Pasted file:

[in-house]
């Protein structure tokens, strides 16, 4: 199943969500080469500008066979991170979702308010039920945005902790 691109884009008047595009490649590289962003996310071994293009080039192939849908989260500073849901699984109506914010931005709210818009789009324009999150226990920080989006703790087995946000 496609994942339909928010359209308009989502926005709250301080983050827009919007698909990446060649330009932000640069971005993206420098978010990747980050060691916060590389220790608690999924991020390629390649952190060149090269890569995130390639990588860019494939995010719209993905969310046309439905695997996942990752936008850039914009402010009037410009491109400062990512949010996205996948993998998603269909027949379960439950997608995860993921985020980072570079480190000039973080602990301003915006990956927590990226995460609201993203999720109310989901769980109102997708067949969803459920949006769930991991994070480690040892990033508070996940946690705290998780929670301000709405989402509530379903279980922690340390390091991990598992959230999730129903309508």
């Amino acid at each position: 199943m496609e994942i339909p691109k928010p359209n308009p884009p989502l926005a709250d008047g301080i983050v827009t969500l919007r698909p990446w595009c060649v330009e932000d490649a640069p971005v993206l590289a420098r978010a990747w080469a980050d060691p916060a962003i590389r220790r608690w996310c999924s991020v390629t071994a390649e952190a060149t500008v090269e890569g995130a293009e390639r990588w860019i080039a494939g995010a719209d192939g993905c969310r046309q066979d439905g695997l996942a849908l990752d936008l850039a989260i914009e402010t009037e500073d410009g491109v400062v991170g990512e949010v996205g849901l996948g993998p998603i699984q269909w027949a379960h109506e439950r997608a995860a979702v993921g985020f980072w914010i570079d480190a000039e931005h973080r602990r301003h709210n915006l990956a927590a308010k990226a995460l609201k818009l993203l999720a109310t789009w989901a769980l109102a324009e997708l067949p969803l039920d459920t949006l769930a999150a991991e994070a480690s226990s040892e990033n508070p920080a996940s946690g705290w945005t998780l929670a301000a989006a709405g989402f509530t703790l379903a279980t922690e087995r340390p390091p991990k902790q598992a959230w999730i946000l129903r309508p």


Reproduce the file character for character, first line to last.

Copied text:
[in-house]
């Protein structure tokens, strides 16, 4: 199943969500080469500008066979991170979702308010039920945005902790 691109884009008047595009490649590289962003996310071994293009080039192939849908989260500073849901699984109506914010931005709210818009789009324009999150226990920080989006703790087995946000 496609994942339909928010359209308009989502926005709250301080983050827009919007698909990446060649330009932000640069971005993206420098978010990747980050060691916060590389220790608690999924991020390629390649952190060149090269890569995130390639990588860019494939995010719209993905969310046309439905695997996942990752936008850039914009402010009037410009491109400062990512949010996205996948993998998603269909027949379960439950997608995860993921985020980072570079480190000039973080602990301003915006990956927590990226995460609201993203999720109310989901769980109102997708067949969803459920949006769930991991994070480690040892990033508070996940946690705290998780929670301000709405989402509530379903279980922690340390390091991990598992959230999730129903309508």
């Amino acid at each position: 199943m496609e994942i339909p691109k928010p359209n308009p884009p989502l926005a709250d008047g301080i983050v827009t969500l919007r698909p990446w595009c060649v330009e932000d490649a640069p971005v993206l590289a420098r978010a990747w080469a980050d060691p916060a962003i590389r220790r608690w996310c999924s991020v390629t071994a390649e952190a060149t500008v090269e890569g995130a293009e390639r990588w860019i080039a494939g995010a719209d192939g993905c969310r046309q066979d439905g695997l996942a849908l990752d936008l850039a989260i914009e402010t009037e500073d410009g491109v400062v991170g990512e949010v996205g849901l996948g993998p998603i699984q269909w027949a379960h109506e439950r997608a995860a979702v993921g985020f980072w914010i570079d480190a000039e931005h973080r602990r301003h709210n915006l990956a927590a308010k990226a995460l609201k818009l993203l999720a109310t789009w989901a769980l109102a324009e997708l067949p969803l039920d459920t949006l769930a999150a991991e994070a480690s226990s040892e990033n508070p920080a996940s946690g705290w945005t998780l929670a301000a989006a709405g989402f509530t703790l379903a279980t922690e087995r340390p390091p991990k902790q598992a959230w999730i946000l129903r309508p």